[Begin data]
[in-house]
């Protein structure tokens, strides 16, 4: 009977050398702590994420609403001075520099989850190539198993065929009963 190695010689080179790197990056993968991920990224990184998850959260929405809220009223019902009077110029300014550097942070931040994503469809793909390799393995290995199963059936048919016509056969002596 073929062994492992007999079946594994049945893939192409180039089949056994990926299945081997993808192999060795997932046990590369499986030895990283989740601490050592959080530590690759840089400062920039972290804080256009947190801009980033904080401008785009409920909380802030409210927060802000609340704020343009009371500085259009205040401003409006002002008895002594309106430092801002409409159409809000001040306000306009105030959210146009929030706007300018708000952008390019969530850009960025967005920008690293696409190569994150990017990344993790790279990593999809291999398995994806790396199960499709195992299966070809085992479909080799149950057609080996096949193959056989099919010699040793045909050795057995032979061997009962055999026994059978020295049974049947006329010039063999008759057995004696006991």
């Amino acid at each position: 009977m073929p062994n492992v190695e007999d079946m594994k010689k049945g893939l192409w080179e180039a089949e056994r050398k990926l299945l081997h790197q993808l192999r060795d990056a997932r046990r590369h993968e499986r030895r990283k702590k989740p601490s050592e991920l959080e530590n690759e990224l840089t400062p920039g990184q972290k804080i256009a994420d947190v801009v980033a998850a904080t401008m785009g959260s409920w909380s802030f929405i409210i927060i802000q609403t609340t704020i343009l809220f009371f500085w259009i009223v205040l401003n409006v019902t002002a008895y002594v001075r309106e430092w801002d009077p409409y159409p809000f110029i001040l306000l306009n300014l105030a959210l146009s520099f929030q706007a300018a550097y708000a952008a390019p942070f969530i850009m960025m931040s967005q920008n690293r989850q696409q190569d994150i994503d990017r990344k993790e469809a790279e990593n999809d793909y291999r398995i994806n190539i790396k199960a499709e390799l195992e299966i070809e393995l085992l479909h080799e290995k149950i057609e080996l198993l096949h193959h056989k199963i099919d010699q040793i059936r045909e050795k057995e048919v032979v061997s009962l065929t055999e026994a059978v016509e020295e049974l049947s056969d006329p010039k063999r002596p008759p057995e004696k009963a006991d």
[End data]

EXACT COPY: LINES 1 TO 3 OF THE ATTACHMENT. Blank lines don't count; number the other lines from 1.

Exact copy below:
[in-house]
């Protein structure tokens, strides 16, 4: 009977050398702590994420609403001075520099989850190539198993065929009963 190695010689080179790197990056993968991920990224990184998850959260929405809220009223019902009077110029300014550097942070931040994503469809793909390799393995290995199963059936048919016509056969002596 073929062994492992007999079946594994049945893939192409180039089949056994990926299945081997993808192999060795997932046990590369499986030895990283989740601490050592959080530590690759840089400062920039972290804080256009947190801009980033904080401008785009409920909380802030409210927060802000609340704020343009009371500085259009205040401003409006002002008895002594309106430092801002409409159409809000001040306000306009105030959210146009929030706007300018708000952008390019969530850009960025967005920008690293696409190569994150990017990344993790790279990593999809291999398995994806790396199960499709195992299966070809085992479909080799149950057609080996096949193959056989099919010699040793045909050795057995032979061997009962055999026994059978020295049974049947006329010039063999008759057995004696006991």
């Amino acid at each position: 009977m073929p062994n492992v190695e007999d079946m594994k010689k049945g893939l192409w080179e180039a089949e056994r050398k990926l299945l081997h790197q993808l192999r060795d990056a997932r046990r590369h993968e499986r030895r990283k702590k989740p601490s050592e991920l959080e530590n690759e990224l840089t400062p920039g990184q972290k804080i256009a994420d947190v801009v980033a998850a904080t401008m785009g959260s409920w909380s802030f929405i409210i927060i802000q609403t609340t704020i343009l809220f009371f500085w259009i009223v205040l401003n409006v019902t002002a008895y002594v001075r309106e430092w801002d009077p409409y159409p809000f110029i001040l306000l306009n300014l105030a959210l146009s520099f929030q706007a300018a550097y708000a952008a390019p942070f969530i850009m960025m931040s967005q920008n690293r989850q696409q190569d994150i994503d990017r990344k993790e469809a790279e990593n999809d793909y291999r398995i994806n190539i790396k199960a499709e390799l195992e299966i070809e393995l085992l479909h080799e290995k149950i057609e080996l198993l096949h193959h056989k199963i099919d010699q040793i059936r045909e050795k057995e048919v032979v061997s009962l065929t055999e026994a059978v016509e020295e049974l049947s056969d006329p010039k063999r002596p008759p057995e004696k009963a006991d």